The Colne Valley is where Thomas Armstrong chose to set his fictional family history, The Crowthers of Bankdam, which detailed the explosion of industrial change in the Yorkshire woollen district: Huddersfield and Ramsfield are hardly distinguishable from each other. Even Kit Ormerod, in Armstrong’s powerful King Cotton, paid a visit.

So, given the cracking location – why can’t I sell my house?

It’s been for sale since Easter now and we’ve had just two viewings. The estate agents say it’s not the price and although they suggest that the market is slow, they cannot fathom why we’re getting so few visits. I know also that many people are worried about next week’s spending review and how that will affect their jobs but my work is already affected (i.e. I have very little) and a four bedroomed house is getting a bit too big for just two of us.

House for sale.

Estate Agent.

Rant over 🙂

The Aussies prepare to leave

It’s hard to believe, but in about 24 hours, I’ll be 24 hours from Tulsa. Another Stateside sojourn is in the offing, but this time I’m taking (a lot of) work with me. Mind you working on the Internet with 25mbit broadband is more appealing than working with my maximum 4mbit but often less than 2mbit BT Broadband at home! I also think that the 35-40c degrees of fine weather will suit me better during my time-off days and evenings (A/C permitting) than the intermittent grey cloud and rain we have here.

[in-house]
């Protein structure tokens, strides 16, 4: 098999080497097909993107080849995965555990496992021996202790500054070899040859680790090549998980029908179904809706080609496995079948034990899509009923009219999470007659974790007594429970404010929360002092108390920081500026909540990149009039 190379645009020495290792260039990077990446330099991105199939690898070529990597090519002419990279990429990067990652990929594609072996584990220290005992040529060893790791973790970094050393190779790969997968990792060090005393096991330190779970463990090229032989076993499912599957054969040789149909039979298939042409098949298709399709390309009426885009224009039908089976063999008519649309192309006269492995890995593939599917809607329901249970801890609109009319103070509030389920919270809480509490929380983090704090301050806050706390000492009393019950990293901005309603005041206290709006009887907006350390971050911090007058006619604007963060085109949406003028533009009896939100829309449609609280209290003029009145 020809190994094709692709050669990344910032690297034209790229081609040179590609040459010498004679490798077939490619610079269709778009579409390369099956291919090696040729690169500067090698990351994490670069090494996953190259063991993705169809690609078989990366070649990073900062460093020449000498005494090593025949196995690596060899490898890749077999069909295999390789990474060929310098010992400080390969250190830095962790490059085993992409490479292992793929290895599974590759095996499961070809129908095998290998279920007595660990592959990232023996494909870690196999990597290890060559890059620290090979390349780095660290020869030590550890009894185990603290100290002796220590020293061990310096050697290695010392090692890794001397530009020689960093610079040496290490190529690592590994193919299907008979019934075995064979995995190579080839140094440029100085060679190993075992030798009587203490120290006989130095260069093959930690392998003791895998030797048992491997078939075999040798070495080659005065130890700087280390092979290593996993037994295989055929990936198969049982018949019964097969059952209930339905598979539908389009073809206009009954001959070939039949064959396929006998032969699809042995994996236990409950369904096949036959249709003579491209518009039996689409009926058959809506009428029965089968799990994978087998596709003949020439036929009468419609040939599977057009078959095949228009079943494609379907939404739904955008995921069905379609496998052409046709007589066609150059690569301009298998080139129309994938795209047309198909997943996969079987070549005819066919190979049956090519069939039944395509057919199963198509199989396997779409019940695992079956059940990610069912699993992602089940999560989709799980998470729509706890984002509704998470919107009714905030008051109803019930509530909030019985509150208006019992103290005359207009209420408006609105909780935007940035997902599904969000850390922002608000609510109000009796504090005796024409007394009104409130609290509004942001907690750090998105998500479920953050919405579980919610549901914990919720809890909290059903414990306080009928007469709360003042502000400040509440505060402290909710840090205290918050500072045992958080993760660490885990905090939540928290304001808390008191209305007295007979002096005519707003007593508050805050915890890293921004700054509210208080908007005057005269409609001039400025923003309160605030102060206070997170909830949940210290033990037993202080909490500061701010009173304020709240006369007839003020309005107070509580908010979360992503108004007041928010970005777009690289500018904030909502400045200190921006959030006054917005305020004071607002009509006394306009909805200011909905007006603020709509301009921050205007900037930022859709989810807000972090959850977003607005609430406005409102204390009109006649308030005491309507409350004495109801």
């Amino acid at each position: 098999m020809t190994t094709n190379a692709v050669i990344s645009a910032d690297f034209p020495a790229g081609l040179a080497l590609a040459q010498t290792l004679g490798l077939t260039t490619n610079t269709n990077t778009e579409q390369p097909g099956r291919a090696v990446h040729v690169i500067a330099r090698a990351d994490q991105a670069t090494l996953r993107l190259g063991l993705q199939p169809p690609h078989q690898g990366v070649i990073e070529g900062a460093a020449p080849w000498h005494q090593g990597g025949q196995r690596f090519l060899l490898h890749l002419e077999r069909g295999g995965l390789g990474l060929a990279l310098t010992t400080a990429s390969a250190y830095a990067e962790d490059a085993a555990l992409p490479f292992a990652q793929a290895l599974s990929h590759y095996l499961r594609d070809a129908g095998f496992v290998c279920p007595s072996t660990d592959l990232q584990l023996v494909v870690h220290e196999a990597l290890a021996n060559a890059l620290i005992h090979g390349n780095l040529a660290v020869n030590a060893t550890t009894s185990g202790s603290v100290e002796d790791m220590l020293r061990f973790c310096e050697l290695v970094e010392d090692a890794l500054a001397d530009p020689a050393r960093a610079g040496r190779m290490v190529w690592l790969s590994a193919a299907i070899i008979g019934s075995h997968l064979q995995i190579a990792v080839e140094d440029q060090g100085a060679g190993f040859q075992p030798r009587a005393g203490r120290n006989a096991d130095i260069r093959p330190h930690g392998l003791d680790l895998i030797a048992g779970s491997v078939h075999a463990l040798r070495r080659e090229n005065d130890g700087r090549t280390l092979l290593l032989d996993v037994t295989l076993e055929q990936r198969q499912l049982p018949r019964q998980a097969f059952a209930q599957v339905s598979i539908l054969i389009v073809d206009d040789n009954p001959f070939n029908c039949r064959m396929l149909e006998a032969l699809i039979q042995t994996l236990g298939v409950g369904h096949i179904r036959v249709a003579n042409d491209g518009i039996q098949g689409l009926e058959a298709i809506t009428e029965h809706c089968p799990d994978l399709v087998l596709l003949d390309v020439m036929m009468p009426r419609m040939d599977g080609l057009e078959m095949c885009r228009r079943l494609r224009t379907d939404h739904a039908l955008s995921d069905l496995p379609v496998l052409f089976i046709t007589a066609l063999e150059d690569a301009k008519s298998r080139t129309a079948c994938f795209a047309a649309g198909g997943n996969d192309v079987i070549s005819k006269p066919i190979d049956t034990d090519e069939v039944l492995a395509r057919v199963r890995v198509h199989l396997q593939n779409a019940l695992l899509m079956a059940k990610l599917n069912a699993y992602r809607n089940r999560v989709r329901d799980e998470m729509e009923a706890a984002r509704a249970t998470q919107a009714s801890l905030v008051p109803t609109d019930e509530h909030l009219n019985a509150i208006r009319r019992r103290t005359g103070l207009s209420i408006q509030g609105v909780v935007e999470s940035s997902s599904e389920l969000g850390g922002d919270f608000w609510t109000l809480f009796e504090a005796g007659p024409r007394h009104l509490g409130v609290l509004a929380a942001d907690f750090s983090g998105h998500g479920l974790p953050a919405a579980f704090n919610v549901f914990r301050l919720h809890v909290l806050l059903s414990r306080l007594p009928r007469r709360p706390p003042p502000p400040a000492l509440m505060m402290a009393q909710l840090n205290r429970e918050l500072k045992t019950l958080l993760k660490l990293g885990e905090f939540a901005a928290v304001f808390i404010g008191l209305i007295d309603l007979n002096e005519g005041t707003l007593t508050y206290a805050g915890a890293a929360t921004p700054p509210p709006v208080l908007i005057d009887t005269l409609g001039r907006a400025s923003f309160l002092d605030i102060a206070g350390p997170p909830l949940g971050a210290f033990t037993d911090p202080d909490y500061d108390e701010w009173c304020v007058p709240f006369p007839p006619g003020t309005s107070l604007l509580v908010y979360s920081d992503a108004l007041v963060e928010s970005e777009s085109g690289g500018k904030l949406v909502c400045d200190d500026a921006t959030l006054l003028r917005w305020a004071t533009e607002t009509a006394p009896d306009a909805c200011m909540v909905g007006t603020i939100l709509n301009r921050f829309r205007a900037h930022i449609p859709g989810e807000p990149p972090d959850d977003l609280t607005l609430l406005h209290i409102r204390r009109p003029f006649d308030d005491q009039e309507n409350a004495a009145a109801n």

So we’re taking my brother and his partner back to the airport on Tuesday evening and staying there ourselves for a first-thing Wednesday morning flight to Tulsa via Dusseldorf and Chicago. It really doesn’t seem like a month since they arrived here from Australia.

The last two weeks have passed in a frantic haze. First of all work, and my preparations for the work I must do whilst in the States, took up a lot of my time and then, because Andrew and Debbie (especially Debbie) had wanted to experience France, we took off last Wednesday for a three night stay in Boulogne. Now, I’ve been to Boulogne before and I’ve stayed there overnight before, but have never toured the area surrounding Boulogne and Calais. So that led to an interesting two days driving around.

Our first morning’s objective was to amble over to Watten, on the canal just north of St. Omer. First of all, I hadn’t realised that there was such a network of canals in this part of France, nor that the back roads were so beautiful. We passed through Ardres, where it was market day, so we stopped and had our first ‘real’ coffee. St. Omer was the eventual destination for the day (a place from which you need a compass, SatNav and informed passengers to get out of) before touring the valley just south east of Boulogne (I’ve forgotten the name) and finishing in Montreuil-Sur-Mer.

Our second day saw us on the coast just inside Normandy, at Cayeux-sur-Mer (which is just next door to Brighton!) and in Abbeyville. It had rained fairly hard before we got to Abbeyville, so it was a damp walk around the town – which is probably worth a longer look some day. Cayeaux was a complete surprise as it was quiet, clean, warm (we had lunch in the town square) and easy to park. Once again, the trip was a real taste of France, something I’d not expected this far north.

None of the food we ate on the trip was worth writing about, we just had the usual stuff which is served up for tourists (along with the derision one often feels the French reserve for the English in this part of the world – I don’t feel to be an inconvenience elsewhere in France).